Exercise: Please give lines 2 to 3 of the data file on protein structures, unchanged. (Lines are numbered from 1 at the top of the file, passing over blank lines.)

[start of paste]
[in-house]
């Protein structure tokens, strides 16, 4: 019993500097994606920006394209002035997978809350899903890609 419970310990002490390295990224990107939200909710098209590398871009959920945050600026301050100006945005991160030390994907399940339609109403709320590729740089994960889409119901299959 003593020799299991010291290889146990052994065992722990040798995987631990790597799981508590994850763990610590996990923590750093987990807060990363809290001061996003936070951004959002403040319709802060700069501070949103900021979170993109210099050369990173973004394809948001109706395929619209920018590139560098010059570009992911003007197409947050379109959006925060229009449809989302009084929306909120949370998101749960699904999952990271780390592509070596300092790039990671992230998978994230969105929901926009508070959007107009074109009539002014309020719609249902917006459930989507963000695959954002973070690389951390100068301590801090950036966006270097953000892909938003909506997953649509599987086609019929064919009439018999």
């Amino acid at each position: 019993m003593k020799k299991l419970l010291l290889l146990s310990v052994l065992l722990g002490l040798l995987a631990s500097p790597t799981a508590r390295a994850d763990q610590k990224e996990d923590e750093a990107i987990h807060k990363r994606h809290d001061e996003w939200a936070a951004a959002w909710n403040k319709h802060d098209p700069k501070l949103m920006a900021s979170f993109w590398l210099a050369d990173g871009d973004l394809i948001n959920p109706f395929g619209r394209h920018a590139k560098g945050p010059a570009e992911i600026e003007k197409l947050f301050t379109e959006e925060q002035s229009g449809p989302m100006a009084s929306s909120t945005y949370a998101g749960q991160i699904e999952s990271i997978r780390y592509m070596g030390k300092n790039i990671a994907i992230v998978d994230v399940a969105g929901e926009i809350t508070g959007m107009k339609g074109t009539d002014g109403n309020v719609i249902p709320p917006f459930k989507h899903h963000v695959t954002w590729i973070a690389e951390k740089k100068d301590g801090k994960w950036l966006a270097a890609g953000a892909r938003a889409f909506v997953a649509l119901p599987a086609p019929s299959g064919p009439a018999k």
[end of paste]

């Protein structure tokens, strides 16, 4: 019993500097994606920006394209002035997978809350899903890609 419970310990002490390295990224990107939200909710098209590398871009959920945050600026301050100006945005991160030390994907399940339609109403709320590729740089994960889409119901299959 003593020799299991010291290889146990052994065992722990040798995987631990790597799981508590994850763990610590996990923590750093987990807060990363809290001061996003936070951004959002403040319709802060700069501070949103900021979170993109210099050369990173973004394809948001109706395929619209920018590139560098010059570009992911003007197409947050379109959006925060229009449809989302009084929306909120949370998101749960699904999952990271780390592509070596300092790039990671992230998978994230969105929901926009508070959007107009074109009539002014309020719609249902917006459930989507963000695959954002973070690389951390100068301590801090950036966006270097953000892909938003909506997953649509599987086609019929064919009439018999």
């Amino acid at each position: 019993m003593k020799k299991l419970l010291l290889l146990s310990v052994l065992l722990g002490l040798l995987a631990s500097p790597t799981a508590r390295a994850d763990q610590k990224e996990d923590e750093a990107i987990h807060k990363r994606h809290d001061e996003w939200a936070a951004a959002w909710n403040k319709h802060d098209p700069k501070l949103m920006a900021s979170f993109w590398l210099a050369d990173g871009d973004l394809i948001n959920p109706f395929g619209r394209h920018a590139k560098g945050p010059a570009e992911i600026e003007k197409l947050f301050t379109e959006e925060q002035s229009g449809p989302m100006a009084s929306s909120t945005y949370a998101g749960q991160i699904e999952s990271i997978r780390y592509m070596g030390k300092n790039i990671a994907i992230v998978d994230v399940a969105g929901e926009i809350t508070g959007m107009k339609g074109t009539d002014g109403n309020v719609i249902p709320p917006f459930k989507h899903h963000v695959t954002w590729i973070a690389e951390k740089k100068d301590g801090k994960w950036l966006a270097a890609g953000a892909r938003a889409f909506v997953a649509l119901p599987a086609p019929s299959g064919p009439a018999k």